Always ask yourself and your team – “Is what you’re doing bringing you joy?”

3. Make Mental Health Accessible

Once you understand the problem and how burnout is affecting your team (whether it’s negatively, positively, or both), take action as soon as you can. Mental health is stigmatized, and thus a lot of the resources surrounding it are expensive and not well-curated. It’s worth putting in the time or finding an expert to help you find quality resources that hit at the specific issues your team is facing.

Remember, well-being needs to be well-rounded. Reminding people to exercise and eat healthier isn’t exactly going to make your team go “Oh wow! I’ve never thought of that before.”

One of the best things you can do to make mental health accessible is to be transparent about boundaries: Encourage people to take time off, be intentional about communications limits, and don’t be afraid to be vulnerable. Chances are if you’re tired and stressed, that’s trickling down to your team.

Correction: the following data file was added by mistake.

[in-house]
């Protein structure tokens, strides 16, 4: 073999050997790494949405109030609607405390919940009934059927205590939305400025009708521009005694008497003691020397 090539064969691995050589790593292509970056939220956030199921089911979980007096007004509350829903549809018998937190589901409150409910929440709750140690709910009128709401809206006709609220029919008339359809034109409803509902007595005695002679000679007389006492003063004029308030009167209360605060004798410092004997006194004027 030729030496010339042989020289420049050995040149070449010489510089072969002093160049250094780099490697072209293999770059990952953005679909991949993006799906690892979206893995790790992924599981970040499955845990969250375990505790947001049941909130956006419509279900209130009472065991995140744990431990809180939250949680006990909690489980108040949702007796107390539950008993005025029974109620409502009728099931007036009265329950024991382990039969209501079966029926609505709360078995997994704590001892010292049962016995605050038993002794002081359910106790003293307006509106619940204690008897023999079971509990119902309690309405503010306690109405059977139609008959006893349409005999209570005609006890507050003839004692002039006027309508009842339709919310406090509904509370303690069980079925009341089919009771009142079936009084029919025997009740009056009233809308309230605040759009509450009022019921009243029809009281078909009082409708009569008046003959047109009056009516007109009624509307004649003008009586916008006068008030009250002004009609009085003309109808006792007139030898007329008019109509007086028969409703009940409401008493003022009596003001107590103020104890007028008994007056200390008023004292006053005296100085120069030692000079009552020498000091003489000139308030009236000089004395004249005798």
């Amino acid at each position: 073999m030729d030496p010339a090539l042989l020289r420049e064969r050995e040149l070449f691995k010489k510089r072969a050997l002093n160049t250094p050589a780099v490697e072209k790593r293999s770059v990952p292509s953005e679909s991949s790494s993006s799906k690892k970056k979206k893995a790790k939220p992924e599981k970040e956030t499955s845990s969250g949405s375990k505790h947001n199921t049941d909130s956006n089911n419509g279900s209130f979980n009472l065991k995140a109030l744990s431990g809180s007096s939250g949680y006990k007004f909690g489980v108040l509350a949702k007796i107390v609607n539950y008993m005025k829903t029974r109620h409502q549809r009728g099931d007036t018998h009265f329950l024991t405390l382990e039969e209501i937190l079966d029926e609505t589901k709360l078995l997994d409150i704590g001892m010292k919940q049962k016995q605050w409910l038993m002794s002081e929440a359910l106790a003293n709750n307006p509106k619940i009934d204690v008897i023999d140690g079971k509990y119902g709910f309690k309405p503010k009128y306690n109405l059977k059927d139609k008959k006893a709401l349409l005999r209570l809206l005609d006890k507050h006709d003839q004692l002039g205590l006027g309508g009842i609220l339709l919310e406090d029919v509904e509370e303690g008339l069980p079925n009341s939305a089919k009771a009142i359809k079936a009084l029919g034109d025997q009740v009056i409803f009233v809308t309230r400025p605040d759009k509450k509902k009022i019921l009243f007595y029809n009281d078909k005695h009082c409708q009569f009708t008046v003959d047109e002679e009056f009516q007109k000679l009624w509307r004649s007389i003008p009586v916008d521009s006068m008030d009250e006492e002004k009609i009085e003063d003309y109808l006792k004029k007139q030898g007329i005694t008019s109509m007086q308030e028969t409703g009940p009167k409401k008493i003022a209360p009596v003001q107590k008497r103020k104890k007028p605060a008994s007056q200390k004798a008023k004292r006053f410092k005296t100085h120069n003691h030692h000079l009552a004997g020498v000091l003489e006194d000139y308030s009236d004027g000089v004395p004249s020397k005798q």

4. Consider Embracing the Role of HR

Human Resources have a bad rep of being the “office police” but when utilized effectively, can be the ongoing resource your team needs to diminish burnout and increase a proactive company culture.

Don’t be afraid to tap into the expertise of an HR professional to outline an action plan – after all, we aren’t all experts in everything. Even if you’re thinking to yourself “ehhh my team isn’t so bad they NEED HR” remember – better address wellbeing sooner rather than later, when it’s already doing damage.

Claire Kennedy, VP of Human Relations at Axios, highlights the importance of HR’s role in an organization, especially now.

“(HR) is more than just hiring and training. The premium on the employee experience has never been higher.”

5. Consistency is Key